"How best can we see capital? This project responds to this question aesthetically with the sensitivity to matter, form, and meaning that we bring to art. Visual artists are laborers who produce lenses through which we may perceive culture. I am attempting to see connections between meaning and capital. I am specifically examining spaces where minerals and gases enter commodity chains, while tracing aesthetic signs of the paths they follow—initiated by capitalist economies. Consequently, I have been exploring natural sciences including geology, chemistry, and ecology."
"Capital is something with a history; and it hides that history behind a signified value. An iPhone does not directly reveal its relationship to coltan mining in the Congo. In negotiating the aesthetics of capital and tracing histories, I have focused on the extraction of rare metals from electronic waste. Specifically, I am using chemical reactions to refine gold, silver, and palladium from computer parts. All metals record a natural history of chemical catalysts that originated deep within the earth, and the same metals can also catalyze economic, social, and political relations. Therefore, the project posits what alchemy might look like in the twenty-first century.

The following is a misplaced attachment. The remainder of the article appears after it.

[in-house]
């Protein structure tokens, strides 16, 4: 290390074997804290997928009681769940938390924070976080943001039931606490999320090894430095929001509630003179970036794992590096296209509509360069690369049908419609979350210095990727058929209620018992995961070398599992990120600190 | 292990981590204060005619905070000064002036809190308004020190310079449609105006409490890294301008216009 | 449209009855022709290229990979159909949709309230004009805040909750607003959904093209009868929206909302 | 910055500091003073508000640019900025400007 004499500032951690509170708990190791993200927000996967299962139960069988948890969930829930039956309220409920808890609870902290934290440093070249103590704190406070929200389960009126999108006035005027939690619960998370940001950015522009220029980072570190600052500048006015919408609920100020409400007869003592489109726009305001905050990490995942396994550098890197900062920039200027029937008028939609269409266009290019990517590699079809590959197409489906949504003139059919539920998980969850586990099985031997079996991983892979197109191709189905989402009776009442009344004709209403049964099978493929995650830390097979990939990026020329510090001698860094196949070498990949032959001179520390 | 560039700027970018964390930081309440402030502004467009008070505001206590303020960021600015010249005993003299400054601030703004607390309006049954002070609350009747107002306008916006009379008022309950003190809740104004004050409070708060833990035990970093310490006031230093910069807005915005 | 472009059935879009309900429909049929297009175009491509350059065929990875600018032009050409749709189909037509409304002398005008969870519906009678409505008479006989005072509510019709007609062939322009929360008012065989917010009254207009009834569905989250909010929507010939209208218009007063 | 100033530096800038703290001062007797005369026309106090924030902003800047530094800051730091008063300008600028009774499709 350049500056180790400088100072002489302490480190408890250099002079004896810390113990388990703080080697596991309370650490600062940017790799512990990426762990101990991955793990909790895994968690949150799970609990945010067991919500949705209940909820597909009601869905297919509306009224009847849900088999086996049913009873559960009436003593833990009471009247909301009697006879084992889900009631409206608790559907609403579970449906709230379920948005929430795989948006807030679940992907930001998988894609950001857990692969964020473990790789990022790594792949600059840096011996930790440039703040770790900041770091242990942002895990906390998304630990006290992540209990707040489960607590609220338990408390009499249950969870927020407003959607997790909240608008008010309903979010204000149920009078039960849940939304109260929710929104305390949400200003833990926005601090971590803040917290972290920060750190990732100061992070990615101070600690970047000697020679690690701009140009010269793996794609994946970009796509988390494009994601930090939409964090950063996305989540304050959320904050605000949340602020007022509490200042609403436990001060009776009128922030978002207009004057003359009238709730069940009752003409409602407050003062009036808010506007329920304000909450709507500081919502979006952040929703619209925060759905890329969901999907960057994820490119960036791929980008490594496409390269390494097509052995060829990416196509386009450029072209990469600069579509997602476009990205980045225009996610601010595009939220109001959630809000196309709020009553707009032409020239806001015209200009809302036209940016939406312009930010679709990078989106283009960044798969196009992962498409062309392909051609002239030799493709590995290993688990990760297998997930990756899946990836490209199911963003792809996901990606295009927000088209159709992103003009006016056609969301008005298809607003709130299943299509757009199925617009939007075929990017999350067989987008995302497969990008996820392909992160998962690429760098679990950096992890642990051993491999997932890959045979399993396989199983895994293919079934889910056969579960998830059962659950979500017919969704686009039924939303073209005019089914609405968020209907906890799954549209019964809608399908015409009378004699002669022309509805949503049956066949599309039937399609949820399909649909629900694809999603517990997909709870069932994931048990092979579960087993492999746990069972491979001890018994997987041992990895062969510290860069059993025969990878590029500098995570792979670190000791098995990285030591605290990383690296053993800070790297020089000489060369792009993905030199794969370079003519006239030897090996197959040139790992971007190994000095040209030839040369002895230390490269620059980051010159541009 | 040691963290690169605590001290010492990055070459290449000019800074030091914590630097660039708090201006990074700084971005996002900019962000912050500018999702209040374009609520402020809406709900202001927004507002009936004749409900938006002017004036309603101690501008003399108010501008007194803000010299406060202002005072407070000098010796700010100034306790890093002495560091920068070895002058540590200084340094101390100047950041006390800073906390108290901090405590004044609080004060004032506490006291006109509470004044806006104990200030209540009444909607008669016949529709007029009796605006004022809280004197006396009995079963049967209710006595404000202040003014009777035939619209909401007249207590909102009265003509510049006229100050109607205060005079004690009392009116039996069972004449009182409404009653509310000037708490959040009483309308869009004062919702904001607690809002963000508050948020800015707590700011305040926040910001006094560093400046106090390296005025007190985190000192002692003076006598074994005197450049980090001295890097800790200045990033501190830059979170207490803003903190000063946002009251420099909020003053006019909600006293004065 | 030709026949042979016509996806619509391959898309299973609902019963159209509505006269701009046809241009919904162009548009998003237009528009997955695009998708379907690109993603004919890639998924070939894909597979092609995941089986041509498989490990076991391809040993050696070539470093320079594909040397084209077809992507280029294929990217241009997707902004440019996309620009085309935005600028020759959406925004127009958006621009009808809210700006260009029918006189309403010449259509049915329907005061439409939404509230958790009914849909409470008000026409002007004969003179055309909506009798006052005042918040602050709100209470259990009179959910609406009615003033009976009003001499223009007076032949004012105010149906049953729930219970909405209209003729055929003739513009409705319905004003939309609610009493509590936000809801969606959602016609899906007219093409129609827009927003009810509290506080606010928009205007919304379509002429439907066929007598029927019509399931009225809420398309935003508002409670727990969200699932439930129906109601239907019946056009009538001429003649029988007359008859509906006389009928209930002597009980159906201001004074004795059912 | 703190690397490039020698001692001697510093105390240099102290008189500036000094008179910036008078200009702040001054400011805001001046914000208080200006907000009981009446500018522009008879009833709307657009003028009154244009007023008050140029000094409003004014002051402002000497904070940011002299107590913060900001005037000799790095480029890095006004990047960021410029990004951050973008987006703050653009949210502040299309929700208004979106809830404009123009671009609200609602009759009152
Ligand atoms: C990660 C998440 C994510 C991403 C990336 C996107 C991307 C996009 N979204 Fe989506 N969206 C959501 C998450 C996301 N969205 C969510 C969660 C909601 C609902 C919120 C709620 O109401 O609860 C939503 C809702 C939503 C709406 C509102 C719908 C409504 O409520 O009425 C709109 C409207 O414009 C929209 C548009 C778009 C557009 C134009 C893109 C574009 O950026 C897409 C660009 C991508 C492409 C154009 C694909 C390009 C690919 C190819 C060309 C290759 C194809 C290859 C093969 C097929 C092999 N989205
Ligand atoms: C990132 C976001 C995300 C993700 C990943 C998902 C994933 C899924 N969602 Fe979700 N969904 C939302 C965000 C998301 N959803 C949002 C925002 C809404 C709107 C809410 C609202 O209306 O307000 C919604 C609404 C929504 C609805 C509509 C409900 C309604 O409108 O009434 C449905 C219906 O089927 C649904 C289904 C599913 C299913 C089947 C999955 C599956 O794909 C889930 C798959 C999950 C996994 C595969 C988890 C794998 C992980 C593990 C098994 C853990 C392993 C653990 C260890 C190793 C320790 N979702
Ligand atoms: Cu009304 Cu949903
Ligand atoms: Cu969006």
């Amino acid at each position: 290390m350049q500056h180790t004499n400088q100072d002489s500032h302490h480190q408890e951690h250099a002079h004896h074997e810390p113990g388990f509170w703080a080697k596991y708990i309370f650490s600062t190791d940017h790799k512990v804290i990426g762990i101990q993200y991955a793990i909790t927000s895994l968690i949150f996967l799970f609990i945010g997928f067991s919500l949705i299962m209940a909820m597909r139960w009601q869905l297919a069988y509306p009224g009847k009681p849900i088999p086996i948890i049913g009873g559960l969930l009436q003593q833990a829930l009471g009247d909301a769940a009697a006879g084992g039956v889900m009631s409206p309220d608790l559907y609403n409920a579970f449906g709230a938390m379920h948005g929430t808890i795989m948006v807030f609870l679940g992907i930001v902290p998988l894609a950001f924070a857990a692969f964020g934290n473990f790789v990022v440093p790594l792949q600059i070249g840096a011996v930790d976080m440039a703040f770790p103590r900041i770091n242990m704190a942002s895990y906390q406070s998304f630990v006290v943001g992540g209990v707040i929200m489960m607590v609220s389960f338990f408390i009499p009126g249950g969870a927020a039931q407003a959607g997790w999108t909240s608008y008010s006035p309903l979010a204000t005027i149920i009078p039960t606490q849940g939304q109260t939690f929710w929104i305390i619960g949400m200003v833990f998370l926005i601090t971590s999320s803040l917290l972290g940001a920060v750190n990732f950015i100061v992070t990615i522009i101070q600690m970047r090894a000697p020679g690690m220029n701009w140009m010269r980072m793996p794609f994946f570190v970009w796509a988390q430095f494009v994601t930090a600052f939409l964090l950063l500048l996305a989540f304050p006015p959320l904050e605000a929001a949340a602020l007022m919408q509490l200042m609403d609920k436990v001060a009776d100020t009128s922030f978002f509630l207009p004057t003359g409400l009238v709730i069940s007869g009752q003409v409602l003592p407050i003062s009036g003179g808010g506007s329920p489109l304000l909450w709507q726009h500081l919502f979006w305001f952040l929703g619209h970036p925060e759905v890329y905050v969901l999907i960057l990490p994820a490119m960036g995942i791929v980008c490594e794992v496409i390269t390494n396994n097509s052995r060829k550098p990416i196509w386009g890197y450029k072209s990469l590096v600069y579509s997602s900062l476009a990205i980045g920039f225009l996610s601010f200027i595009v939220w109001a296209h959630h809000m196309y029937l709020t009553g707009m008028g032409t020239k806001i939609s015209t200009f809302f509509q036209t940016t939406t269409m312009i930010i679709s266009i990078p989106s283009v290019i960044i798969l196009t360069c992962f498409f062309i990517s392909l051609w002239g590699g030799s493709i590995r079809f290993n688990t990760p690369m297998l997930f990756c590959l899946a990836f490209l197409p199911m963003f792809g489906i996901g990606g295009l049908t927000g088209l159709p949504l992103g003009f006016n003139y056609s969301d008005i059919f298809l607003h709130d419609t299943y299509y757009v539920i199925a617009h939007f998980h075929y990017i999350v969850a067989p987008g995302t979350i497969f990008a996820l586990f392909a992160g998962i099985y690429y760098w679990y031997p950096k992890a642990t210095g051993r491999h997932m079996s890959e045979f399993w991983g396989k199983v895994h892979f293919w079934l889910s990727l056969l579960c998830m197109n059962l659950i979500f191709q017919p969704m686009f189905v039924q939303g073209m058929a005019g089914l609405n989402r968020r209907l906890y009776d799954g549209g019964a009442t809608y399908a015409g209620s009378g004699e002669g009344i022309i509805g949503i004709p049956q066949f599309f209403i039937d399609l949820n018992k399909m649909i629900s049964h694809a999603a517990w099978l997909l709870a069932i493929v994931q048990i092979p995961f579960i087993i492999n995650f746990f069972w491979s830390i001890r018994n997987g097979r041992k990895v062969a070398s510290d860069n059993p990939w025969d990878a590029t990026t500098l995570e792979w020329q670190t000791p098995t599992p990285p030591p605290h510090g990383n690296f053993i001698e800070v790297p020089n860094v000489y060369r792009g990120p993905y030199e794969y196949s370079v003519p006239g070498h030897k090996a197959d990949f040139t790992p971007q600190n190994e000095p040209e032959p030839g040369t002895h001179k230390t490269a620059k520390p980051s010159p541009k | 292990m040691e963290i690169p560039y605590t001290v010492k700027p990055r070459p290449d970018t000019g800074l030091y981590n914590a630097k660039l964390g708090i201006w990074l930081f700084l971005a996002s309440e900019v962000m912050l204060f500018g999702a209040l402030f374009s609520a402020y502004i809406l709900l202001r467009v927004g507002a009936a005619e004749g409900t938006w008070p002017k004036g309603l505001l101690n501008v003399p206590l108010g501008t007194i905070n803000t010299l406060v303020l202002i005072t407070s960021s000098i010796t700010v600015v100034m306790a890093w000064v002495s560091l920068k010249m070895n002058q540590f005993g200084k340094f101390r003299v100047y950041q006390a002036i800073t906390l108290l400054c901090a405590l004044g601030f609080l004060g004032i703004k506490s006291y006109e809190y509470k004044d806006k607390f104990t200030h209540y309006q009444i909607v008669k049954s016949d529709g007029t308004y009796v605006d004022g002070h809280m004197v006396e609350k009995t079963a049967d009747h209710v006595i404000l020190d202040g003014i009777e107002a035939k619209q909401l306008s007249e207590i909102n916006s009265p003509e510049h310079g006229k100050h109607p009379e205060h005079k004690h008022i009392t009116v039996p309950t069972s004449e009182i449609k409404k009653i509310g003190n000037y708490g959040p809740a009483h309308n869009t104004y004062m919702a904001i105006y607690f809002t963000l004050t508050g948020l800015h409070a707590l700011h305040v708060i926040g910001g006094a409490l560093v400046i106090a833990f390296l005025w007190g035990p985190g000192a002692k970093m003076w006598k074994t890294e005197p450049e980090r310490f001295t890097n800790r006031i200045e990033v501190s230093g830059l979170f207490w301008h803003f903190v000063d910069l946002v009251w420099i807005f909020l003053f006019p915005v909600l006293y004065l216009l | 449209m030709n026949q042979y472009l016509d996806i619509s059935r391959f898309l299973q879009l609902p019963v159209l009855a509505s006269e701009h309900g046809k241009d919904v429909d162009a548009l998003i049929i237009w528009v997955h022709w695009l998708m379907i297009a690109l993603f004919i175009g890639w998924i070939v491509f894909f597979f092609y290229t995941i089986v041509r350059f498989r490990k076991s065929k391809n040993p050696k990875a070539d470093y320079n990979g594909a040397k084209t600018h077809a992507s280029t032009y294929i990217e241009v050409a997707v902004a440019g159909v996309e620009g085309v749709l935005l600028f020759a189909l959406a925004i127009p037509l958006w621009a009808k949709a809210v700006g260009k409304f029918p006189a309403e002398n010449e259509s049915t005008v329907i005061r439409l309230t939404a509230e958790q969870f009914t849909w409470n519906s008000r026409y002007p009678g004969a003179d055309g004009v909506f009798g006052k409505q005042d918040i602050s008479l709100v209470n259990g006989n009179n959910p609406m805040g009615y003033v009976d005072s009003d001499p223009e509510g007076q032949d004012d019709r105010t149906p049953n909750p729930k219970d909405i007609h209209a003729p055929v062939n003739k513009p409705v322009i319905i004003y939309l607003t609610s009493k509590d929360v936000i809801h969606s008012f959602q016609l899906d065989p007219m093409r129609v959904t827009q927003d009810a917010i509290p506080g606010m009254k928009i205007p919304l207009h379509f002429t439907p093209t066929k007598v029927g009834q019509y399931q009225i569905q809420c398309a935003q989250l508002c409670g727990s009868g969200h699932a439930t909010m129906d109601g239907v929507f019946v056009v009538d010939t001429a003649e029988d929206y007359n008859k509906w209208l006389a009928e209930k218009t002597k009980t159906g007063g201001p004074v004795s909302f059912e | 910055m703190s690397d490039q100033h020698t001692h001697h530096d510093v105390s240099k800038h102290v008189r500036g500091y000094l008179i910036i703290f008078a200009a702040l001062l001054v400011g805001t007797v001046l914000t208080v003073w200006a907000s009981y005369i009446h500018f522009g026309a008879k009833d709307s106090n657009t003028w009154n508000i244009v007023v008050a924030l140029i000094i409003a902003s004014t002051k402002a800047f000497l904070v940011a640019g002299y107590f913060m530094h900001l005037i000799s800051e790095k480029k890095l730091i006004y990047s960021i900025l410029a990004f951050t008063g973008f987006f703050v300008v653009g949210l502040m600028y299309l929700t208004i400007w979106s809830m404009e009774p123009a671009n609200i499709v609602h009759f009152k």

"This project is still in a nascent state. Ultimately, the current work focuses on the production of a ring. I consider this ring as slowly ‘growing’ from a variety of rare minerals collected from sources ranging from computers from a business college, to toenails of politicians. The ring is developing in response to sites I visit while working on this ongoing project. The next iteration will incorporate work completed during my expedition to the North Pole and at a biological research residency in the Arctic Circle region of Finland. The final ring will be the material manifestation of various supply chains through which capitalism operates; in this form it will make manifest the extent to which capital mediates between human beings and the rest of nature."
This project was made possible with support from the Oklahoma Visual Arts Coalition's Art 365 program.
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